Honours for Harrington, Liang and Asian women while Van De Velde sets new target

It has been a momentous past few days for Asian golf in a variety of ways. There were celebrations for the continent’s new number one, China’s Liang Wen-chong, while Asia’s women were on a high after victory over the Rest of the World in the Lexus Cup.

Meanwhile, Frenchman Jean Van De Velde, who came within a ill-fated driver of winning the 1999 British Open, said he was trying to qualify for next year’s Asian Tour.

And to cap it all off, Asian Tour officials say they have made peace with the European Tour over next year’s controversial Indian Masters.

First, Liang. The 29-year-old finished the season with a total of $532,590 in winnings to beat Thailand’s Chapchai Nirat by more than $90,000.

He became the first Chinese golfer to end up as Asian number one and his effort has earned him a place in the line-up for next year’s British Open.

At the Asian Tour’s year-ending awards in Bangkok, Thailand, Liang also won the Lowest Stroke Average title with 70.41 and the Players’ Player of the Year Award.

He replaces India’s Jeev Milkha Singh as the Asian number one.

There were also awards given out in Europe with Ireland’s Padraig Harrington winning the 2007 European Tour Golfer of the Year title, thanks largely to his victory at the British Open in Carnoustie.

It was Harrington’s first award, beating out stiff competition from Argentina’s US Open winner Angel Cabrera and England’s Justin Rose, who finished top of the European Order of Merit standings.

In Perth, Australia, Asia’s women withstood a strong fightback by the international team to win the Lexus Cup 15-9 at the Vines Resort and Country Club.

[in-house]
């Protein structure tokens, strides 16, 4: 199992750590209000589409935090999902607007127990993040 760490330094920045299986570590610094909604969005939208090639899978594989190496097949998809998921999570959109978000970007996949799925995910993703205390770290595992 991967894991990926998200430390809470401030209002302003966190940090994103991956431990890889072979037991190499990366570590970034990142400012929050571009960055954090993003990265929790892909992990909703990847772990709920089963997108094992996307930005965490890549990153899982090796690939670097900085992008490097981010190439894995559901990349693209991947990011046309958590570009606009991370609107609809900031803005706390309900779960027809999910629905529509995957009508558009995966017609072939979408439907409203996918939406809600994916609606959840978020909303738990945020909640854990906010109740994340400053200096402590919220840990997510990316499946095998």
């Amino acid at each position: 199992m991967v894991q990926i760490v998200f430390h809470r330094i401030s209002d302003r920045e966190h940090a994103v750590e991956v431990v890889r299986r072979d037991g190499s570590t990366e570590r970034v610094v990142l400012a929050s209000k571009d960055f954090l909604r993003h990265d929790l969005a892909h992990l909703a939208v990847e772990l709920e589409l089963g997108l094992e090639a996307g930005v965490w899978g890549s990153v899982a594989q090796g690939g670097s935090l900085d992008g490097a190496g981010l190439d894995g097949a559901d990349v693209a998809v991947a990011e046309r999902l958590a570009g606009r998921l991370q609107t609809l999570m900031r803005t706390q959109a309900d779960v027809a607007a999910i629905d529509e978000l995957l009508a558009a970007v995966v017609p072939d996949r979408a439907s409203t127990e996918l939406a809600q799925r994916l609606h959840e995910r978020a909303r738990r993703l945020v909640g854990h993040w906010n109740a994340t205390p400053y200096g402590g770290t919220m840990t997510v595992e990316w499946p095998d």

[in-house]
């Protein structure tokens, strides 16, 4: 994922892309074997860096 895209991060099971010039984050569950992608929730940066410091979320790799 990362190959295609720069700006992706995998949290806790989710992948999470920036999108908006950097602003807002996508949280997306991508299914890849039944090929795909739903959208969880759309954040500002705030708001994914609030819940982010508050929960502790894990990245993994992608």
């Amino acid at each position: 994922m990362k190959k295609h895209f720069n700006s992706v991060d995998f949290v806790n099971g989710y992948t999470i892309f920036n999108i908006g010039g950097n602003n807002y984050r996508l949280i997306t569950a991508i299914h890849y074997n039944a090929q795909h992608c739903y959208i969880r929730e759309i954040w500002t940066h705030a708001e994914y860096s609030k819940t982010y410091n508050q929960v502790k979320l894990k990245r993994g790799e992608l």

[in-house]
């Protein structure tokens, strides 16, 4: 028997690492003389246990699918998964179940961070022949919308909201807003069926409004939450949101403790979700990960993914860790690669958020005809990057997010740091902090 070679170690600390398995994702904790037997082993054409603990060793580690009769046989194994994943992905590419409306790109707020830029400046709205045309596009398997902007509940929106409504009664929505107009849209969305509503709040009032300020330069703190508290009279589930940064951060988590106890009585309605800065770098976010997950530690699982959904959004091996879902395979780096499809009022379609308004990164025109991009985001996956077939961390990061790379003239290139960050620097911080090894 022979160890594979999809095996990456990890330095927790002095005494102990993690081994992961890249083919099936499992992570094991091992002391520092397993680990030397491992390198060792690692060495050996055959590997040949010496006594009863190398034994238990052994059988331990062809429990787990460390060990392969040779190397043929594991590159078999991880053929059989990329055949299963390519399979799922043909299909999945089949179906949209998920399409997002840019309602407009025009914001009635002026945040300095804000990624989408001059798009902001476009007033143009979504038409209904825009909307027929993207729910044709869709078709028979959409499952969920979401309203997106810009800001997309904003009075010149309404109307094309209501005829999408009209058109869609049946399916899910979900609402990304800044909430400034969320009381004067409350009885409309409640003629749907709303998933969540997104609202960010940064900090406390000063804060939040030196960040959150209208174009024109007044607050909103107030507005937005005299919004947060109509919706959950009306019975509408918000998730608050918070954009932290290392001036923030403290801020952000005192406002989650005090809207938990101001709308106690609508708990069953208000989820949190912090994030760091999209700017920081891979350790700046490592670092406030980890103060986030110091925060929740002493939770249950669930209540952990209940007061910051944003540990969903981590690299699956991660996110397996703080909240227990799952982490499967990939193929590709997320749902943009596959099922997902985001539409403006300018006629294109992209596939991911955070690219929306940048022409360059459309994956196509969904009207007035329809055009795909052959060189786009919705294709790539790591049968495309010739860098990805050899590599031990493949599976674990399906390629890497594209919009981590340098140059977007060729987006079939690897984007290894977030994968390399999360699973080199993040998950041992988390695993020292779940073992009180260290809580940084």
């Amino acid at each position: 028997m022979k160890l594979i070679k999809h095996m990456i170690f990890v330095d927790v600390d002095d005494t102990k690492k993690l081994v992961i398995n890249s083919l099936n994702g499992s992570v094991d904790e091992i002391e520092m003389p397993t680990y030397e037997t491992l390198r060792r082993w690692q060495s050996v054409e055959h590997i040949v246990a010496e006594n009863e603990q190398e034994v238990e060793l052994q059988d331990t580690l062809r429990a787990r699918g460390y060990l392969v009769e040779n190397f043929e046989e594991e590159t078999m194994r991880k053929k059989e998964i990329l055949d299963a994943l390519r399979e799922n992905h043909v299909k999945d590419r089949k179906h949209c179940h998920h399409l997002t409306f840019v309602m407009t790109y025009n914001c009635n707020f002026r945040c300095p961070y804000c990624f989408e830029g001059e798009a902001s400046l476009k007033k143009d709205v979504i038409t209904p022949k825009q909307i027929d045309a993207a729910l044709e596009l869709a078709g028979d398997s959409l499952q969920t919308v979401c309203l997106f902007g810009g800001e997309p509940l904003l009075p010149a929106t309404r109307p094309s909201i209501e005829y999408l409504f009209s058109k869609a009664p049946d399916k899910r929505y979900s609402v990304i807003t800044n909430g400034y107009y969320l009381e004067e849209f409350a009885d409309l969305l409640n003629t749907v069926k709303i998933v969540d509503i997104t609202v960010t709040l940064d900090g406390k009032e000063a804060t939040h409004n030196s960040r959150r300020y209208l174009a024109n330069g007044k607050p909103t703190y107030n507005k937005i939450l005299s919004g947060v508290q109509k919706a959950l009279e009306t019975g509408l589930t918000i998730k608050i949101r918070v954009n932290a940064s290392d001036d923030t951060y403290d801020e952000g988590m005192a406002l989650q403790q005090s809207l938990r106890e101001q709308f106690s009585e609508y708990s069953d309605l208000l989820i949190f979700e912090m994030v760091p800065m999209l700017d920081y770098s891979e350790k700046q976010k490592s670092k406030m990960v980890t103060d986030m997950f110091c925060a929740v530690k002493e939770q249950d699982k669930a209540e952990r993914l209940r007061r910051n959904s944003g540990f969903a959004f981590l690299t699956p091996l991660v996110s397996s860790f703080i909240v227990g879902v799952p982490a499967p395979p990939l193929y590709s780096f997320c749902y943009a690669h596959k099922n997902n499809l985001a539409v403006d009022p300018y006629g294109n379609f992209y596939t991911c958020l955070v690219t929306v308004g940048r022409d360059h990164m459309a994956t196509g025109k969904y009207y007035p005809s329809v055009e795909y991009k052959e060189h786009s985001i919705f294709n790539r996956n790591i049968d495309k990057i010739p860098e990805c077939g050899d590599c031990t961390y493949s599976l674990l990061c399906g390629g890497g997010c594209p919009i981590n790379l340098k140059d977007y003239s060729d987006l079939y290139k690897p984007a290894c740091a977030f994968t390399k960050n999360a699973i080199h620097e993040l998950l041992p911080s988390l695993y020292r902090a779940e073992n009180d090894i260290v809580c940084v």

The Asian team were led by South Korea’s Pak Se-ri, who was pitted against Swede Annika Sorenstam.

After the first two days, Asia were always looking like they would win the tournament having taken a 9 ½ to 2 ½ lead from the fourballs. On the first day, Asia stormed to a 6-0 lead in the foursomes.

However, the internationals fought back and won most of the singles match-ups on the last day but the Asian’s held firm to hold on the title they won last year in Singapore.

Back to the men’s side of things, and Van de Velde could be the new high-profile name on next year’s Asian Tour.

The 40-year-old is this week taking part in the Asian Tour’s final stage qualifying school in Kota Kinabalu, Malaysia with high hopes of winning his card.

Van de Velde now makes his home in Hong Kong and told the Asian Tour website:

“My life is taking me to Asia as my wife and my two year old baby are now based in Hong Kong. The Asian Tour is where I want to play and I would like to focus my game in this region.

“The Asian Tour is going to keep growing and become stronger every year. In the past five years, we have seen the prize money increase, the quality of the game improve and the interest rise and I would really love to be part of this exciting growth here.”

Van de Velde memorably suffered a meltdown at the 1999 British Open, having teed up at the final hole in Carnoustie with a three-stroke lead.

However, he used a driver instead of playing safe and after a series of comical shots, blew his lead and ended up in a play-off. The title was eventually won by Scotland’s Paul Lawrie.

More good news for Asia, and it looks like the controversy over the $2.5 million Indian Masters, to be held next year, has been settled.

The Asians were unhappy because the European Tour had organised the tournament unilaterally and were accused of golfing “colonialism”.

However, tour officials now say that relations are back on track and that the event is likely to enjoy joint sanction from both oorganisations.

The parties held talks during the recent golf World Cup in China and reports indicate it is all systems go for the Indian tournament.

However, a similar problem over an event in Korea has yet to be resolved, though there was no indication as to whether the two sides have addressed the issue.

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